My skin burned in the subzero January wind as I stood soaking wet on the snow-covered beach smiling for my parent’s camera. I had definitely picked a good year (2013) to do the annual polar plunge in Lake Michigan—the worst in fourteen years some said. I bundled up as other people ran out onto icy Lake Michigan to dunk into a hole of water that the firefighters had cut away. I ran to the car as fast as I could. Fortunately, God created the body with amazing survival skills, and I managed to warm up faster than even my parents. I looked at my legs, bleeding from running through the icy water. I would definitely have a story to tell my friends when I got back to Florida. Yes, it might have been extreme and maybe even a little crazy—stupid was the word Grandma used—to jump into Lake Michigan in the middle of winter, but after growing up thinking that my life was extremely boring, I realized it didn’t have to be boring; and in fact, maybe it wasn’t.
I was homeschooled my whole life, and I was pretty sure that I had the most boring life a person could have. I mean I had no special talent. Twelve years of piano lessons had only taught me how to play “Mary had a Little Lamb.” I really had nothing to brag about. Sure, some people were impressed that I had eight siblings, but I knew people who had ten, twelve, and even fourteen siblings. I hadn’t even really done anything impressive. Yes, I’ve won hundreds of dollars in essay contests, but it becomes less impressive when you find out that you were the only one who entered.
I had watched movies and read books. Life was supposed to be an adventure, and it seemed it was for everyone except me. Every day was the same—same video teachers, same Gilligan reruns every night, same family vacations every fall, even our dinners were the same.
One night, as we sat around the table, eating the same grilled chicken that we had eaten for the past eighteen years, Dad asked me if I wanted to go duck hunting the next morning with my brothers. I pictured myself falling out of bed at four o’ clock in the morning, putting on my sweatpants, and stumbling around the house until I made it to our van. I remembered last year, shivering in the river with numb feet, unable to stomp them because my chest waders were five sizes too big. And I knew that just like every other year, we wouldn’t see any ducks. I knew I’d be half dead and crabby by ten in the morning. I moaned.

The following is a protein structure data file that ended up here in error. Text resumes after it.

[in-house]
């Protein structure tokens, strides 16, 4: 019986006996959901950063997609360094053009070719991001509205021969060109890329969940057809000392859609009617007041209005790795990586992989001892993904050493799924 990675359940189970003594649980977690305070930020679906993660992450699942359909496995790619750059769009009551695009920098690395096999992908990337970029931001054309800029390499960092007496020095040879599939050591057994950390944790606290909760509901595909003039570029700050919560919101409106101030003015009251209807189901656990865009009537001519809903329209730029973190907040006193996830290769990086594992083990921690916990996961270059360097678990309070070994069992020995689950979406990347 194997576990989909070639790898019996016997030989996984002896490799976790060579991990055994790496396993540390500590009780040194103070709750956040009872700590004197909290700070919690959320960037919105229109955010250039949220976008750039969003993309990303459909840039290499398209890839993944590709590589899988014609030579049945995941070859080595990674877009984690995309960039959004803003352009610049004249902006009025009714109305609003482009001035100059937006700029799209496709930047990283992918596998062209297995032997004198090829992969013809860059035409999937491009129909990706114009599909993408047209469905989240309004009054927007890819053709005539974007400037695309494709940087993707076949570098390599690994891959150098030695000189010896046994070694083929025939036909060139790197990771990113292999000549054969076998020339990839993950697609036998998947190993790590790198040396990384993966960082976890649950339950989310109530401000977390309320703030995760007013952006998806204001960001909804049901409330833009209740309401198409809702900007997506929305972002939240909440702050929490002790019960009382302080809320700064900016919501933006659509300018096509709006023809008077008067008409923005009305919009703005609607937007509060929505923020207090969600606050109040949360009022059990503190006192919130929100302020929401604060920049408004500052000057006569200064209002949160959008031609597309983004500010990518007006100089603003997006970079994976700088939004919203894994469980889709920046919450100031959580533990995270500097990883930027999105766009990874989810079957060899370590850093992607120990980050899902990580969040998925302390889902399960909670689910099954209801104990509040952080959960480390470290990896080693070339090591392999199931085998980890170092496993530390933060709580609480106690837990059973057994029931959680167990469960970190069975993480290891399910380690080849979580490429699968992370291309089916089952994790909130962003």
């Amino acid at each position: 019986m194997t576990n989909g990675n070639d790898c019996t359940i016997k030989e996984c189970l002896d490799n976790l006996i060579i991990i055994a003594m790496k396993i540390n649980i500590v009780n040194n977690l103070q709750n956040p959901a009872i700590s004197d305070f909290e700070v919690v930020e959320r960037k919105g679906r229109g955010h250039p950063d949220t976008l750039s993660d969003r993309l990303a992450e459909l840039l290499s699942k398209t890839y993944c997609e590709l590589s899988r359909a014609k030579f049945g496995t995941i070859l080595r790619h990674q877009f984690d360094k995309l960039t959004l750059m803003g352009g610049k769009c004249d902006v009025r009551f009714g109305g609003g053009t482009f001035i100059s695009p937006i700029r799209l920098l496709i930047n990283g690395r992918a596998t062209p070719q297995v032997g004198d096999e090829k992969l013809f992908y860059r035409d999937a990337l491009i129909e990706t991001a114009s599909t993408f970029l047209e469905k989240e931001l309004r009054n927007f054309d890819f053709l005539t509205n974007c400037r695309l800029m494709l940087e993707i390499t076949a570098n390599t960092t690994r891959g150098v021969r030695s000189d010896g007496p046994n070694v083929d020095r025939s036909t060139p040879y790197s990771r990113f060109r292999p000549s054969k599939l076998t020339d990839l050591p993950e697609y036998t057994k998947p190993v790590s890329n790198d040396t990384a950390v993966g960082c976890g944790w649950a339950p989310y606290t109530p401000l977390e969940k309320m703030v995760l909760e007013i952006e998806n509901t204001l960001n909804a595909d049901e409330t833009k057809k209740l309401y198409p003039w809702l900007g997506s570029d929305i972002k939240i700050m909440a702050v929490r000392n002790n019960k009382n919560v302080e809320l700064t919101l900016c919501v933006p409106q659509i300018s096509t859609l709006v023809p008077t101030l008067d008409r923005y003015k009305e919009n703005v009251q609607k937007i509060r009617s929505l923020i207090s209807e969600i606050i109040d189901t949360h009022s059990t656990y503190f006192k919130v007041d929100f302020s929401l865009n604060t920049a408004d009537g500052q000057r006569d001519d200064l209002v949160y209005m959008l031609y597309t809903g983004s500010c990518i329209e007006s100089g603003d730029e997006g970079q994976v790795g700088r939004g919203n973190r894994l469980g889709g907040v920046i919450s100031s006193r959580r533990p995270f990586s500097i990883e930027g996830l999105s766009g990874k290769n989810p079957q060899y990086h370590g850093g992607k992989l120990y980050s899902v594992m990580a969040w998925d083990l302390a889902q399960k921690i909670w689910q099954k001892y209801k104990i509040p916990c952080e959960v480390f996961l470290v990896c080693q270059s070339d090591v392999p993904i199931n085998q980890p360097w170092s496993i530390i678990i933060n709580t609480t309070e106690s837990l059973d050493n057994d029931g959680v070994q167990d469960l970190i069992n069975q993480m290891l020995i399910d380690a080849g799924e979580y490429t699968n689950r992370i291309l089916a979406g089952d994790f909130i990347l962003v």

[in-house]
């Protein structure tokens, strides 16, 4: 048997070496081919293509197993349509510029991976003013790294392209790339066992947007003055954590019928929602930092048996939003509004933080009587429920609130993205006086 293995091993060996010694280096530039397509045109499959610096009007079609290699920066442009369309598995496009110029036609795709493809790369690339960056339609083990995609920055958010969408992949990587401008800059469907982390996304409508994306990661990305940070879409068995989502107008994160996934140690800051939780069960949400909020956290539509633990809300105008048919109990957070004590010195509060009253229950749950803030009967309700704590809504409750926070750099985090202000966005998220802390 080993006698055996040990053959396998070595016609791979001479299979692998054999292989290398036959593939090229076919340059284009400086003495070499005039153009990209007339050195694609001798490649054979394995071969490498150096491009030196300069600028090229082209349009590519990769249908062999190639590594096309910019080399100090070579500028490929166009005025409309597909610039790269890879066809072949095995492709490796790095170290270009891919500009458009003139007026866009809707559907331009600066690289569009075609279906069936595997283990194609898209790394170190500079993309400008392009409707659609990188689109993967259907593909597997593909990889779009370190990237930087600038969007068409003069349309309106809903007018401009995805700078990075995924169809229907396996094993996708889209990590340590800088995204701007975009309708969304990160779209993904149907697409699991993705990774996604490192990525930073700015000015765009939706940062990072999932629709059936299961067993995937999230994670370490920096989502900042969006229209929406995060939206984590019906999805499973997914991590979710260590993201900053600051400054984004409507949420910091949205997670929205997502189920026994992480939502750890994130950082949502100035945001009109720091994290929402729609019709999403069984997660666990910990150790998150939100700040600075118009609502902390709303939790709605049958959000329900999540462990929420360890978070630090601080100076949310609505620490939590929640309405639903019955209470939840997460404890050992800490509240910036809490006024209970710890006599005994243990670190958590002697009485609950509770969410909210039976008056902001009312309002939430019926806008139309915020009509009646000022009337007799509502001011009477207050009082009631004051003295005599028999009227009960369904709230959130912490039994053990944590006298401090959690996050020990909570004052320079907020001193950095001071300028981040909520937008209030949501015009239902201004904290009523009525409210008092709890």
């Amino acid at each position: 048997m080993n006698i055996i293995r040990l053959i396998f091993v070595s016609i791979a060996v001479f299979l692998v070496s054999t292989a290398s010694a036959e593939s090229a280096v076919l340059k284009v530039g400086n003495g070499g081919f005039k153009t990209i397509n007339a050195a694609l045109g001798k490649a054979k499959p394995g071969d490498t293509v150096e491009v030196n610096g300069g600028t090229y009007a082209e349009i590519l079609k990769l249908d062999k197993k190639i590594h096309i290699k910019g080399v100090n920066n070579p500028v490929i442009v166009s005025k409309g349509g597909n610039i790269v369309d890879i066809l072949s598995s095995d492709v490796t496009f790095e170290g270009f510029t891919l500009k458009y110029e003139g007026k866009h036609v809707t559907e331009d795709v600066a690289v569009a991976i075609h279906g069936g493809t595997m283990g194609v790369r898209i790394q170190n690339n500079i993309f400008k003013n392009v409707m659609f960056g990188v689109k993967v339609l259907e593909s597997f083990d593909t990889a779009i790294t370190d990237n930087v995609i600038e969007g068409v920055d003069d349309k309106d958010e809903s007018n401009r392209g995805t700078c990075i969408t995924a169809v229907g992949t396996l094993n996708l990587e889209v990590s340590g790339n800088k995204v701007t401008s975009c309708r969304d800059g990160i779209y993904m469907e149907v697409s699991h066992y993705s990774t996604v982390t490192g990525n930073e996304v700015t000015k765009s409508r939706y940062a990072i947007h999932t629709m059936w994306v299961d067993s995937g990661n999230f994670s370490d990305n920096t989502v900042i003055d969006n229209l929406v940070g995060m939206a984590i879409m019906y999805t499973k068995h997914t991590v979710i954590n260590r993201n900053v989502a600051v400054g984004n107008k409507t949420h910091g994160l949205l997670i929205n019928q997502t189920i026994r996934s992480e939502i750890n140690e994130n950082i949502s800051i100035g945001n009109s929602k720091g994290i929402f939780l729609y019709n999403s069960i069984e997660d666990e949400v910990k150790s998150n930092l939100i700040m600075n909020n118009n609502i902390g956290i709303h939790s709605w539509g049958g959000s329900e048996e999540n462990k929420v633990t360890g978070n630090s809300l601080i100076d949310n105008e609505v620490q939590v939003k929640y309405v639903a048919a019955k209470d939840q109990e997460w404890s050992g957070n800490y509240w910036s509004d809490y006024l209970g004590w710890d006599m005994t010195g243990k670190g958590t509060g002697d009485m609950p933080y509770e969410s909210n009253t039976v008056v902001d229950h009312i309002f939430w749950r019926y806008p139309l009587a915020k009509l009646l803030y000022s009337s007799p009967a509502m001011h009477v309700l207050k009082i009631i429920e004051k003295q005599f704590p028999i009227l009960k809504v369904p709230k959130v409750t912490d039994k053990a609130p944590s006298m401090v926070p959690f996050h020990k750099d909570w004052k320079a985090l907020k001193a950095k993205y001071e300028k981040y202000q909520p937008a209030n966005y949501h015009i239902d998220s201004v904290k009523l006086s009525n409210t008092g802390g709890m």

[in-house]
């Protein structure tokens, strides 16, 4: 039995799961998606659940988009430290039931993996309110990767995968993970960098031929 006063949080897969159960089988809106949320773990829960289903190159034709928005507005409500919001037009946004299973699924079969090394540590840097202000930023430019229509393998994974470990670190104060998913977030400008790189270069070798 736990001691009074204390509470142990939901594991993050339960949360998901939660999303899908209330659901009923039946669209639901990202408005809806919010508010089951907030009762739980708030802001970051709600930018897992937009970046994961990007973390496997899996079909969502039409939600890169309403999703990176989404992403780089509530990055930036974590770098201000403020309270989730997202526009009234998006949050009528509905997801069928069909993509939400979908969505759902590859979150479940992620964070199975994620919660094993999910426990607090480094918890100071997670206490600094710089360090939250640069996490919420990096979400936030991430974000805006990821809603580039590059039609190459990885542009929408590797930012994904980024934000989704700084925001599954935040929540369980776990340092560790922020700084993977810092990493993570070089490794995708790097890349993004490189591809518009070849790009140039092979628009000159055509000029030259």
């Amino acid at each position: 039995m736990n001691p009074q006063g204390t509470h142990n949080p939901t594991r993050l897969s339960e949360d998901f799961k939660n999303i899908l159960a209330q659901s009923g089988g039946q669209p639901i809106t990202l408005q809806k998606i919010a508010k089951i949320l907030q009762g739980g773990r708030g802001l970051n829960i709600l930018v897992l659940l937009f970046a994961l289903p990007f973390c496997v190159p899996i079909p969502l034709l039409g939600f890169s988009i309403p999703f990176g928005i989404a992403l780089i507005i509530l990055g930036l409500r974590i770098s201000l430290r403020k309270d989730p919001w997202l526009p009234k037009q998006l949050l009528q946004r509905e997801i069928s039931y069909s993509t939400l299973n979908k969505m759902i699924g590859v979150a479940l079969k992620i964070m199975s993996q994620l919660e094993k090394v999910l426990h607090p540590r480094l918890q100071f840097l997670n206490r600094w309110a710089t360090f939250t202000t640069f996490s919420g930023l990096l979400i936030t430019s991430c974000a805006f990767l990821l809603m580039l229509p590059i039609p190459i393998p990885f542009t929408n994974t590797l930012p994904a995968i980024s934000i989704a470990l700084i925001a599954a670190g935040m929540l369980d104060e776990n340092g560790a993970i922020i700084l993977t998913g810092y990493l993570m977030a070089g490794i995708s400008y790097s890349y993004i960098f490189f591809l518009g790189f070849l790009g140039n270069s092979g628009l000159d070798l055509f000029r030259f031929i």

“Come on, we didn’t pay $13 for a license for you not to go hunting. Where is your sense of adventure?” Dad placed a piece of grilled chicken on my little brother’s plate, as my little brother wrinkled his nose at the meal that we had had only five other times that month.
I turned back to my own plate. Adventure? Adventures are exciting, and there is nothing exciting about hunting. I thought back to previous hunting excursions. I knew Dad would make us carry the boat again—that was a struggle. My brothers and I would drop the boat in the middle of the cornfield, but we would laugh even as our dad yelled at us the whole time. Sitting in the water was cold and boring, but man, when I looked up, there wasn’t a spot in the sky that didn’t have a star. So maybe hunting was a little bit exciting.